Despite the lack of a formal education, ASB accepted him as part of their inaugural class, where he held his ground among a stellar cast of talent, represented by 45 students from all over the world.
Eizaz said his trip to MIT in Boston as part of the MBA programme was his most memorable experience.
“Going to classes at MIT was a furiously overwhelming experience, with the very best of the MIT faculty spending almost eight hours a day with us for four weeks straight.
“After MIT, I negotiated two internship opportunities, one being a Chinese unicorn tech firm, and another the business development arm of KBZ Bank, the largest bank in Myanmar.
“I chose Myanmar, as my aim was to become an expert on establishing businesses within Asean, as my research shows that the next big boom will be in this region,” said Eizaz.
At present, he is placing himself as an entrepreneur specialising in putting Myanmar and Malaysian firms together and executing ideas, marketing feasibility studies and exploring business models.
“My ultimate aim is to establish myself as an enabler and connector for businesses to expand their markets between both nations.
“I have initiated talks with several firms interested in Myanmar and hope to accelerate the development of their entry in the region.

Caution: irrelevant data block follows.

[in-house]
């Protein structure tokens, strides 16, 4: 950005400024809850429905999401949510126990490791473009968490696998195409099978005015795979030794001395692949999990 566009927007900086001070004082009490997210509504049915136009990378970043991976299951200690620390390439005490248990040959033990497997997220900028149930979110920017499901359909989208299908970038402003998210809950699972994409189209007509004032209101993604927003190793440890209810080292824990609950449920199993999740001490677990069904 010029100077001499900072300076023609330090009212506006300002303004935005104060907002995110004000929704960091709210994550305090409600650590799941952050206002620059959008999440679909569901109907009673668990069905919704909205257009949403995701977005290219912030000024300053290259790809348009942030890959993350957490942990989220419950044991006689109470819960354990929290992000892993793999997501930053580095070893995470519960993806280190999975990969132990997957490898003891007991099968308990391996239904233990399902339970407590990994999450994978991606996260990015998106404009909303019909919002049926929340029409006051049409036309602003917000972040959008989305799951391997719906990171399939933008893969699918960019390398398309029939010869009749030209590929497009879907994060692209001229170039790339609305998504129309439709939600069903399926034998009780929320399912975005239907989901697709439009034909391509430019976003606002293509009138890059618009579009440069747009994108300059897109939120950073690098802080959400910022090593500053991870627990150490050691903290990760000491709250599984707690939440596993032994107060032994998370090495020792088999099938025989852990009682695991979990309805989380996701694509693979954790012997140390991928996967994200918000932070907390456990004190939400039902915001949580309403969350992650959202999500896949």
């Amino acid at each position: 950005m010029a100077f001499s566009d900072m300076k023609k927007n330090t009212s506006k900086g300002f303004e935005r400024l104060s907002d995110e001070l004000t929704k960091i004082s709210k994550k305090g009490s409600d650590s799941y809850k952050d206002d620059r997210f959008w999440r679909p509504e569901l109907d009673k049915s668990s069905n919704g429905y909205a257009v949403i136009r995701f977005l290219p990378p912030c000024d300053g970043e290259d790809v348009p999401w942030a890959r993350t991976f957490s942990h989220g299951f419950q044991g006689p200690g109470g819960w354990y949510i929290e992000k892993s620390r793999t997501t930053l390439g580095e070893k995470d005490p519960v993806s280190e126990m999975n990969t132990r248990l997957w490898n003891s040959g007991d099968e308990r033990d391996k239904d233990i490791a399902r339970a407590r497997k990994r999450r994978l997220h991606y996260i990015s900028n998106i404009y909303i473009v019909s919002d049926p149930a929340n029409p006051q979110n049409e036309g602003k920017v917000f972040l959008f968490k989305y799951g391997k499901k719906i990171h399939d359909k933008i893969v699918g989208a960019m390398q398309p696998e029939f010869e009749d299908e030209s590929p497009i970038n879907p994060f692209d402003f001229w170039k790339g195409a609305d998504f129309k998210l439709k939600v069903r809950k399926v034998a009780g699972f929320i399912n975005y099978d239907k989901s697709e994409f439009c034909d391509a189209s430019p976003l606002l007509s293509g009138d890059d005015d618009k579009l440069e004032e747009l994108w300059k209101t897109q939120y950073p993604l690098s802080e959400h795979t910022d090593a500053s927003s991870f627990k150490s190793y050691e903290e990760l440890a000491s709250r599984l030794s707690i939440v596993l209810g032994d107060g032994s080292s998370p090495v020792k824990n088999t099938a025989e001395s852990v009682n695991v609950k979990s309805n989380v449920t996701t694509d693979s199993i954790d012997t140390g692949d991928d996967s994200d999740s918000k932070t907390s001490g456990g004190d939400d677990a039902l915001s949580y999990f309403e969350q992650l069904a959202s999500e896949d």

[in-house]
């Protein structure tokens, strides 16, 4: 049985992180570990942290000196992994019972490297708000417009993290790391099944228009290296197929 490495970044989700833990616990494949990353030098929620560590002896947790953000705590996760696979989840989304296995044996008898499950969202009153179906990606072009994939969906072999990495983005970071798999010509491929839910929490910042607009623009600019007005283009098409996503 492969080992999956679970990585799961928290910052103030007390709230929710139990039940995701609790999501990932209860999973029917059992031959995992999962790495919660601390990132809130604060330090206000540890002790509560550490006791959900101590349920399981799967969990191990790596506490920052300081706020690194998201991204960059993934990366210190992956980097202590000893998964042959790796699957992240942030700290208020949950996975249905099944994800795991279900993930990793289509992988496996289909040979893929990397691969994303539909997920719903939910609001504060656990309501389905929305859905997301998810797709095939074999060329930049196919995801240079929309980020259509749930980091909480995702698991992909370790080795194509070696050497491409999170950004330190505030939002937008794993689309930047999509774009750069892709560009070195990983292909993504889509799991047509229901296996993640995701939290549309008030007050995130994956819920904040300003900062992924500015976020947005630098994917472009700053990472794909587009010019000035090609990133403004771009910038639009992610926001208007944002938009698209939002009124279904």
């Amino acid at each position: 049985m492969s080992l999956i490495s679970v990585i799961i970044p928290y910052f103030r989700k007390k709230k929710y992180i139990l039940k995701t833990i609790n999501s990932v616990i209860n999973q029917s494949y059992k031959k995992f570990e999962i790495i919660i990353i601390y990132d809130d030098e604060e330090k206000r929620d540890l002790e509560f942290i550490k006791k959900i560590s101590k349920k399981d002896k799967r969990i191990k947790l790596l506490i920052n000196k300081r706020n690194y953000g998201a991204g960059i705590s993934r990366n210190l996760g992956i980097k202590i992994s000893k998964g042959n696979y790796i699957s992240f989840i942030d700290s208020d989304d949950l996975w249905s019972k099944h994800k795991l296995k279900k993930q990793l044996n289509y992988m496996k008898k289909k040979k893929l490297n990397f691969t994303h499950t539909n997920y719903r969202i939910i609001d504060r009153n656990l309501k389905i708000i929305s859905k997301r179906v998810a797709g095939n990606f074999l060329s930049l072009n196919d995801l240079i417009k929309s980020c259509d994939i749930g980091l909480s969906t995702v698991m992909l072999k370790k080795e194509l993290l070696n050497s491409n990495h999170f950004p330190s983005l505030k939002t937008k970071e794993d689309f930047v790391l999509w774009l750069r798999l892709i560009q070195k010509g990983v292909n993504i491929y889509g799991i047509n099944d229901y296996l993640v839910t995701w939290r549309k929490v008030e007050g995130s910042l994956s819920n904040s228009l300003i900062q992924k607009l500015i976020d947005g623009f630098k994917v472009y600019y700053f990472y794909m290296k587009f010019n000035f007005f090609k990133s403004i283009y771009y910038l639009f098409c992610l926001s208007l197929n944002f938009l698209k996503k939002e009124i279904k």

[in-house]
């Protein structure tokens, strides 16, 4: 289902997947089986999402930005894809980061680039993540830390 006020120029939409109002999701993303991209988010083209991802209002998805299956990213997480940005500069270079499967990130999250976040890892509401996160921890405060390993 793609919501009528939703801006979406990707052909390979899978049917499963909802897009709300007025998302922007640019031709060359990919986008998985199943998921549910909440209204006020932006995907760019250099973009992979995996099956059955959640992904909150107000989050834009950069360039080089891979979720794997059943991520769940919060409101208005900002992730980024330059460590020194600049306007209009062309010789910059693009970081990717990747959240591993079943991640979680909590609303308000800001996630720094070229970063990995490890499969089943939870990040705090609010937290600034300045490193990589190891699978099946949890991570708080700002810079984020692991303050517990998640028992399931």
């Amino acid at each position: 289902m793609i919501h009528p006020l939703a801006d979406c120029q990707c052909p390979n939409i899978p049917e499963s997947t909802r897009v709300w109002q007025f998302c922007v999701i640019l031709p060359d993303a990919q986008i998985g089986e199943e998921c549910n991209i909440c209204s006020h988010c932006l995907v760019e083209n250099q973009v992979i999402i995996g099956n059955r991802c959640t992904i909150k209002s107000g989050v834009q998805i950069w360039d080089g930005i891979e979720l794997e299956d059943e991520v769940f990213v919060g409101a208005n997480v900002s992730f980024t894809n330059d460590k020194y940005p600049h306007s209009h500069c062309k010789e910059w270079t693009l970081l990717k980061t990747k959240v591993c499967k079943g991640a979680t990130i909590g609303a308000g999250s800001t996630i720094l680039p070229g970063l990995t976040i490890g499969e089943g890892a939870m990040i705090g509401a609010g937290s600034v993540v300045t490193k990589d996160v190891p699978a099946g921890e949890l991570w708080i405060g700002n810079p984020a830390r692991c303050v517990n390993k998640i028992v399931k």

“My latest adventure is a placement at an investment bank in Myanmar with their business development unit, to come up with ideas and strategies to drive the finance industry in the Yangon and Shan states,” he said.
On a daily basis, he manages his own companies and applies some of the lessons he learnt at MIT, including developing his staff, managing finances and keeping a lookout for new strategies.
He also joined several organisations, including Global Shapers Kuala Lumpur (GSKL), an initiative of the World Economic Forum, of which he held the position of Head of Finance for two terms.
Together with other GSKL members, he developed a youth development programme called After 5, a boot camp for kids who are completing their Form 5 to educate them on the outside world.
It’s been a great journey so far for Eizaz. A self-proclaimed “kampung boy”, he always believes “it’s where he is from and it’s where he will go back to someday”,once he has accomplished what he has set out to do.
“I offer my story as an example of what one can accomplish through hard work, honesty and sheer determination; I have always believed that any challenge can be overcome with the correct mindset.
“My advice to school leavers and undergraduates is to always keep an eye out for lessons that life has to teach you, and accept them with an open mind and open heart. If you learn a million-dollar lesson from a thousand-dollar mistake, I think that’s a lesson well learnt and paid for with a discount.
“There is so much that the world has to teach you, but you must be prepared to receive its lessons.
“Also remember that at the end of the day, no man works alone — every so-called self-made individual has a team of equally talented individuals behind him or her. People management is one of the keys to success in anything that we do in today’s world.
“If I could sum it up, I would say to stay humble; stay hungry, and stay honest.”